11As Commons himself described, and as many researchers have pointed out, Commons’s view of intellects and institutions is characterized as “instrumentalism” [Commons, 1934b, p. 160; Rutherford, 1983, pp. 731–2; Vögelin, 1995, pp. 11–3, 281–2; Taka, 2004, p. 242]. By reading Commons [1934a] from the perspective of instrumentalism, which is the second purpose of this article, the characteristics of cumulative causation showed by Commons [1934a] are elucidated. The characteristics are the following four points. First, conflicts provide some of the momentum for collective reasoning. [4] Second, Commons dared not place instincts as a cornerstone of cumulative causation. Third, “insights” and “joint expectations” are the “footholds” of actors who feel their way in uncertain situations. Fourth, an action is evaluated not by whether it brings a certain consequence, but whether it keeps to certain requirements of due process (working rules). When one of the requirements, “due process”, is discussed, it is possible to understand the way in which, within cumulative causation, minds and their joint evaluation develop to a state of “reasonableness”. This development occurs through the compression of political, economic and ethical norms into institutions. The function of cumulative causation in coordinating the different norms is missed not only by Hodgson [2003], but also by the advocate of Commons, Ramstad [1990].

12This article is organized as follows. Section 2 clarifies the issues we should consider by comparing Hodgson’s three criticisms with Ramstad’s explanations. From Sections 3 to 5, Hodgson’s [2003] criticisms are rebutted with detailed arguments. As a result, Commons’s [1934a] formulation of a “circular causation” between institutions and individuals is understood to be correct. Then, in the last part of Section 5, the notion of causation as “cumulative” is proven. Through these discussions, the characteristics of Commons’s [1934a] cumulative causation are elucidated. In Section 6, we connect cumulative causation with “reasonable value”, which is Commons’s key concept. As a result, we show a fourth characteristic of cumulative causation. Section 7 provides concluding comments.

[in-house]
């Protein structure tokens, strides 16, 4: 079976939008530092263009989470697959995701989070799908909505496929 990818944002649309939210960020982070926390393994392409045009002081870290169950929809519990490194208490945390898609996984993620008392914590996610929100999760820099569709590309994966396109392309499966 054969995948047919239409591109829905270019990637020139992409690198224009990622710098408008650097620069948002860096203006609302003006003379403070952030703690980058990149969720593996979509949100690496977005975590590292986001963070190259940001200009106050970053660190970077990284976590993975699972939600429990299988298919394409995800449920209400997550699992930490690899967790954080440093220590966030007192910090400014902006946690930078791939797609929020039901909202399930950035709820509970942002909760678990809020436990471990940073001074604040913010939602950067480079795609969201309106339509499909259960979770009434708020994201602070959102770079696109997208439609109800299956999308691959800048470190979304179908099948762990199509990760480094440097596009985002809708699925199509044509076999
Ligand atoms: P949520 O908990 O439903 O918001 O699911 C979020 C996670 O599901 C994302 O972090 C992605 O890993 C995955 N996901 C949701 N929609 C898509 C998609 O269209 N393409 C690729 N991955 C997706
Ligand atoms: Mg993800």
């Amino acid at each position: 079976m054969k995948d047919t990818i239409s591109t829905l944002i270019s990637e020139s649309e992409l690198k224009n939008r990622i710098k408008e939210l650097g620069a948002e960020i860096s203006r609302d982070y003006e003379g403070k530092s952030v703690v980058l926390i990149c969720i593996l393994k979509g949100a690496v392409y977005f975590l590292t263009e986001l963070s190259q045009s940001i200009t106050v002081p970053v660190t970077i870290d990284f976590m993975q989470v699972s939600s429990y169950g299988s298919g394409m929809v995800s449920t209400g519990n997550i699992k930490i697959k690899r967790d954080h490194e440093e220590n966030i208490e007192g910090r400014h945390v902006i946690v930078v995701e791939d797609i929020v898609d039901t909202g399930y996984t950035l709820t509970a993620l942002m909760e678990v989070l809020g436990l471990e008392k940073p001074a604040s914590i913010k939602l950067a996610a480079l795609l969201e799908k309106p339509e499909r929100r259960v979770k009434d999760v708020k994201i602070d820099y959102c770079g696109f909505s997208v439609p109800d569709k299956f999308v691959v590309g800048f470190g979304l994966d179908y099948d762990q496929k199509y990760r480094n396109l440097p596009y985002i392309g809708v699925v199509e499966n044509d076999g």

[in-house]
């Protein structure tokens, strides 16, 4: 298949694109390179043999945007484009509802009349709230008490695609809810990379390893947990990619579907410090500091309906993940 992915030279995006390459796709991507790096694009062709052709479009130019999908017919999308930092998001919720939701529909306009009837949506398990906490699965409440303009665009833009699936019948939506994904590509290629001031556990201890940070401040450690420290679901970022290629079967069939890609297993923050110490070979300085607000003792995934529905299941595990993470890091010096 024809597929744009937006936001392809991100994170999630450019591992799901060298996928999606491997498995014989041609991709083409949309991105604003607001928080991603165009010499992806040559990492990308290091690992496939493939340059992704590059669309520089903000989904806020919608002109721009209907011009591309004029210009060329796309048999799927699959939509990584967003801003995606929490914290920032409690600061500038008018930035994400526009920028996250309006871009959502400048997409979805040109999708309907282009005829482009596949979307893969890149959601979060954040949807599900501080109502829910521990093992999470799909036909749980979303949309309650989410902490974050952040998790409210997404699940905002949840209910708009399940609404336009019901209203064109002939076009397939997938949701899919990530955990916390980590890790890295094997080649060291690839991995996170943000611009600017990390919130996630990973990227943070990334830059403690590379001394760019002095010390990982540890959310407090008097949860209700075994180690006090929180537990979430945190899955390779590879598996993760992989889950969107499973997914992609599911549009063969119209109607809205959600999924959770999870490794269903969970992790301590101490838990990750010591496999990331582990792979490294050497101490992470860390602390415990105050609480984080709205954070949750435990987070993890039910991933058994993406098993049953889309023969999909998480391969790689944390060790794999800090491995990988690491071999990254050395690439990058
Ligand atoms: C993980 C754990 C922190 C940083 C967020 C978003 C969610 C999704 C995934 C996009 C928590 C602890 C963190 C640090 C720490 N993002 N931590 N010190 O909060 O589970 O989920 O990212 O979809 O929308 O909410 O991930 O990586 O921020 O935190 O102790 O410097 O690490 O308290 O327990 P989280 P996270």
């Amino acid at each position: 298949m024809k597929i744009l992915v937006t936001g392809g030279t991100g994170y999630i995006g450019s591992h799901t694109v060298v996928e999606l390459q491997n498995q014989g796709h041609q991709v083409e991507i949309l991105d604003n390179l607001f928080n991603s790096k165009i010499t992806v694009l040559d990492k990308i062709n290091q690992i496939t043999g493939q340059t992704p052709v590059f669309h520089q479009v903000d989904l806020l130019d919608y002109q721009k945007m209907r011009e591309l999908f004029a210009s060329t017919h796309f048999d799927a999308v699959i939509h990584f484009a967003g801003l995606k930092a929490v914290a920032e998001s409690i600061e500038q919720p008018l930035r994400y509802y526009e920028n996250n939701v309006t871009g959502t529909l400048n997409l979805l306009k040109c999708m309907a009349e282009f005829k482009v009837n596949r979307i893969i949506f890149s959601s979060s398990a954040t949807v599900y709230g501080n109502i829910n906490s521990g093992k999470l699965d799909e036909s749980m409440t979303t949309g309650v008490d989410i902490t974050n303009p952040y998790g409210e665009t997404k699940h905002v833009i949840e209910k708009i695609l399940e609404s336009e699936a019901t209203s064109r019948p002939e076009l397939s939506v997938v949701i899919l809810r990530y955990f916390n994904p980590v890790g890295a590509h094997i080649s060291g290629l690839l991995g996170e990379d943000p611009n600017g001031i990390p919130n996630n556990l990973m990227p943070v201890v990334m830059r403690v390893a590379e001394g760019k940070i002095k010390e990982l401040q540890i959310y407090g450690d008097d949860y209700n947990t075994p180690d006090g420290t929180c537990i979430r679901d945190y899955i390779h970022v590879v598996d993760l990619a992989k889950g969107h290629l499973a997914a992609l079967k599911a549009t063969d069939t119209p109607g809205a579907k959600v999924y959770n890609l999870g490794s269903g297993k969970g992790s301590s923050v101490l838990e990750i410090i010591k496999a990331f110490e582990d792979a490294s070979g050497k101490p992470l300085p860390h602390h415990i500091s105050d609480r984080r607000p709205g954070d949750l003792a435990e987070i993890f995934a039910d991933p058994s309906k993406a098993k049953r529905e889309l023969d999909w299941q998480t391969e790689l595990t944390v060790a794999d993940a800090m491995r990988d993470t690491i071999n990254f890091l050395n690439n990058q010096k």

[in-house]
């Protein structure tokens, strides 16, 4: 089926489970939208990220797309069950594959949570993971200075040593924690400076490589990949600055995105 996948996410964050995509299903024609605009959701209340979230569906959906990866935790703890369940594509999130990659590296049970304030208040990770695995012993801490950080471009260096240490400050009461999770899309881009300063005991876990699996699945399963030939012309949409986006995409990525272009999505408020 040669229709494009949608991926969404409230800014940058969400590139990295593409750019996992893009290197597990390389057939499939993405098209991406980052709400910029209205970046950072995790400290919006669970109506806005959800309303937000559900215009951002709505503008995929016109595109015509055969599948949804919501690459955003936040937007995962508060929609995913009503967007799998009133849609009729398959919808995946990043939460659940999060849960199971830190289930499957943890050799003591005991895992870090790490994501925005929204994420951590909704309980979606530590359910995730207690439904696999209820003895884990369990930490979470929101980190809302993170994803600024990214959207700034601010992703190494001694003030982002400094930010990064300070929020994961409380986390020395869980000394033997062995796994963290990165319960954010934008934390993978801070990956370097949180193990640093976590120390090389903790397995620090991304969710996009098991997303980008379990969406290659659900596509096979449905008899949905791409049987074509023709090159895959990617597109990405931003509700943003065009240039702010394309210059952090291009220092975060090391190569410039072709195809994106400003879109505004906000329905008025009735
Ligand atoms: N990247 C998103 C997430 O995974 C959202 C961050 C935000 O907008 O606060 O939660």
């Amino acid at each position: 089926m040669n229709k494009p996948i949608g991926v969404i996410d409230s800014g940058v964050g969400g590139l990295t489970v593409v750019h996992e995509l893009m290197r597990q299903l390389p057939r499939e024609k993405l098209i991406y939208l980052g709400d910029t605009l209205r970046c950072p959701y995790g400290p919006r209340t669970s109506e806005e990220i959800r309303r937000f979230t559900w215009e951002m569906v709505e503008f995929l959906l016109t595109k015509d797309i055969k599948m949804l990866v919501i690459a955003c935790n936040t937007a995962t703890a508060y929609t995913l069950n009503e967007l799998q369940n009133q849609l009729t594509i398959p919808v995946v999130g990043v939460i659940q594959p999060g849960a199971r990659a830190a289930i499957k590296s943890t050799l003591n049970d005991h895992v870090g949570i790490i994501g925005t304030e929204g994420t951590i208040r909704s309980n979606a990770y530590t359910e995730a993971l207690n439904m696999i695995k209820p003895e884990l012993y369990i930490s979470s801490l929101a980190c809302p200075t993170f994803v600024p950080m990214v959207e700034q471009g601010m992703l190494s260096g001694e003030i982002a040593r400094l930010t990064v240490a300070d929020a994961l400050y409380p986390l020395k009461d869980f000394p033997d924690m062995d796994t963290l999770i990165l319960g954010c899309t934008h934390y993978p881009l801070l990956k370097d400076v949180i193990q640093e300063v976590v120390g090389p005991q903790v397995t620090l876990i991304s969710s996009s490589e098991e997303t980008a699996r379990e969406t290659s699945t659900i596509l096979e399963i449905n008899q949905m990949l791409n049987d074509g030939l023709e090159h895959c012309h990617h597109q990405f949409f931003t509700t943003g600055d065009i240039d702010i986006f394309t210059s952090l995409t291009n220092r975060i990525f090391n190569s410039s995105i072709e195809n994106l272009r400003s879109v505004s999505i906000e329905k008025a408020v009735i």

2 – Opposing views on Commons’s cumulative causation

2.1 – Institutional causation and individual causation

13This article first checks the essential points of Ramstad [1990] and Hodgson [2003] that mention Commons’s cumulative causation before turning to the main purpose: whether Commons [1934a] contains a framework of causation. Ramstad [1990] is the only study that concretely distils the circular and cumulative causation between individuals and society. [5] In contrast, Hodgson [2003] expressed a biting opinion of Ramstad’s work. The purpose of this section is to compare their opposing views in order to clarify the three issues that we should consider about Commons [1934a].

14Ramstad [1990, p. 77] asserts that Commons [1934a] contains a framework of circular causation between “institutional causation” and “individual causation” (see Figure 1).

Figure 1

Circular Causation Discussed in Ramstad [1990]

Figure 1

Circular Causation Discussed in Ramstad [1990]

15Institutional causation means reciprocal relations that follow two directions: first, institutions (customs and working rules of going concerns) cause transactions and economic outcomes; second, the outcome is a cause on which the perpetuation of each institution depends. [6] Individual causation refers to reciprocal relations between experiences and will. [7] The experiences that come from the outside world are the causes of “meaning”, “valuing” and “choice” in the inner world. The internal activities result in actions. [8] The actions are conductive of the next experiences [Commons, 1934a, p. 95; cf., Dewey, 1929, pp. 167–8]. In individual causation, the inner and outside worlds are not divided but interlinked at an interconnection point, namely, action [Albert and Ramstad, 1997; Costa and Castro Caldas, 2011, p. 675; Dewey, 1922; Harter, 1963, p. 227].

16Institutional causation and individual causations are connected by two links: “customary practices shape the will” and “the will chooses outcomes/ working rules” [Ramstad, 1990, p. 79]. The former link indicates that expectations, purpose, the way of recognition, and the way of action converge, to some extent, to a certain type. When we designate this link as our starting point, institutional causation becomes the “cause” of individual causation because institutional causation is expressed in the expectations and purpose of individuals [cf., Biddle, 1990a, p. 3]. Commons borrowed the term “institutionalized mind” from E. Jordan to express the will internalizing institutional causation [Commons, 1934a, p. 697, n. 72; Jordan, 1927].